Fig. 10.-GRIEF.

the scope and compass of each is often fully taxed and happily developed, in the interpretation of delicate shades of meaning and gradations of thought."" The beneficial effects

Fig. 11. DISLIKE.

of vocal gymnastics, judiciously conducted, upon health, are not yet fully appreciated. The following on this subject from the pen of Dr. Combe, is worthy of attention:

"Reading aloud and recitation are more useful and invigorating muscular exercises, than is generally imagined. In forming and undulating the voice, the chest and the diaphragm are in constant action, and communicate to the stomach a healthy and agreeable stimulus; and, consequently, where the voice is raised and elocution rapid, as in many kinds of public speaking, the mus cular effort is more fatiguing than the mental, especially to those who are unaccustomed to it.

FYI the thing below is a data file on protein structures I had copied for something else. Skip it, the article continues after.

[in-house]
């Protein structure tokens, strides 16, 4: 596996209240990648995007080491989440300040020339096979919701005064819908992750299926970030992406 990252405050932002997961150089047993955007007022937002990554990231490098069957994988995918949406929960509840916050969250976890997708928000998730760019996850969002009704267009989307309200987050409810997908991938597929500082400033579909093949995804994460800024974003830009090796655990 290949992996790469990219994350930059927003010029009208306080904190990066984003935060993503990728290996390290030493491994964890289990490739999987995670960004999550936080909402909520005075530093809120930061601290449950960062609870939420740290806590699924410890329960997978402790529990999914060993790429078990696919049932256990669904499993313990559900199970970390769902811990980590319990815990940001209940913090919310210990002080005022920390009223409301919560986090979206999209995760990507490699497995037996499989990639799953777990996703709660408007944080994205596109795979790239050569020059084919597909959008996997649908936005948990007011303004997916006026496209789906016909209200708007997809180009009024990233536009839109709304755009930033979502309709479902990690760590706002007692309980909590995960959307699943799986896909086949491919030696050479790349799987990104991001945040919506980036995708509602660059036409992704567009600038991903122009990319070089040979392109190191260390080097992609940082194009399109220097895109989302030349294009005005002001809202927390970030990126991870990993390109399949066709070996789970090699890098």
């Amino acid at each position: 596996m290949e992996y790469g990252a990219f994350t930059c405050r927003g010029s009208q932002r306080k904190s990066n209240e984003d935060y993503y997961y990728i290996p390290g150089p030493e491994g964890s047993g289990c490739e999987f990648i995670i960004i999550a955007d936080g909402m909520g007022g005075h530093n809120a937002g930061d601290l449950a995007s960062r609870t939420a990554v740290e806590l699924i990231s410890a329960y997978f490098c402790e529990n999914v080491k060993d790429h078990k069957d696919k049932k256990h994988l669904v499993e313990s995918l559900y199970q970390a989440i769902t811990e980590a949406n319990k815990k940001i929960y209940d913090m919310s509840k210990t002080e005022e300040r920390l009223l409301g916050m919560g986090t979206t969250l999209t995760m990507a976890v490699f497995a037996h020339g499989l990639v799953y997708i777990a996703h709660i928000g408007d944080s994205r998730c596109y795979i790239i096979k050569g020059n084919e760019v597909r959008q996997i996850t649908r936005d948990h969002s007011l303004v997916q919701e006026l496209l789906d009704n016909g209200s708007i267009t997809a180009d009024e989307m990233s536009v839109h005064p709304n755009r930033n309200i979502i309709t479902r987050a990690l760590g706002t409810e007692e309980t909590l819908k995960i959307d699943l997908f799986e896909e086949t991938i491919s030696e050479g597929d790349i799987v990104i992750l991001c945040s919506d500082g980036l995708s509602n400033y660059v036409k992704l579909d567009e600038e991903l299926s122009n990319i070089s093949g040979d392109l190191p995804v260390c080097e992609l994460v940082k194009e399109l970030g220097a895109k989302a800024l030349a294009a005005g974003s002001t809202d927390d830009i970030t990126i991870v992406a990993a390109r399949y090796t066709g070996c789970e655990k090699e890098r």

"When care is taken, however, not to carry reading aloud or reciting so far at one time, as to excite the least sensation of soreness or fatigue in the chest, and it is duly repeated, it is extremely useful in developing and giving tone to the organs of respiration, and to the general system. As exercises in reading aloud, public speaking, and lecturing, require some exertion, they ought to be indulged in with prudence, and constant reference to the constitution and health of the individual. When early resorted to, and steadily persevered in, they are instrumental in warding off disease, and communicating strength to an important function."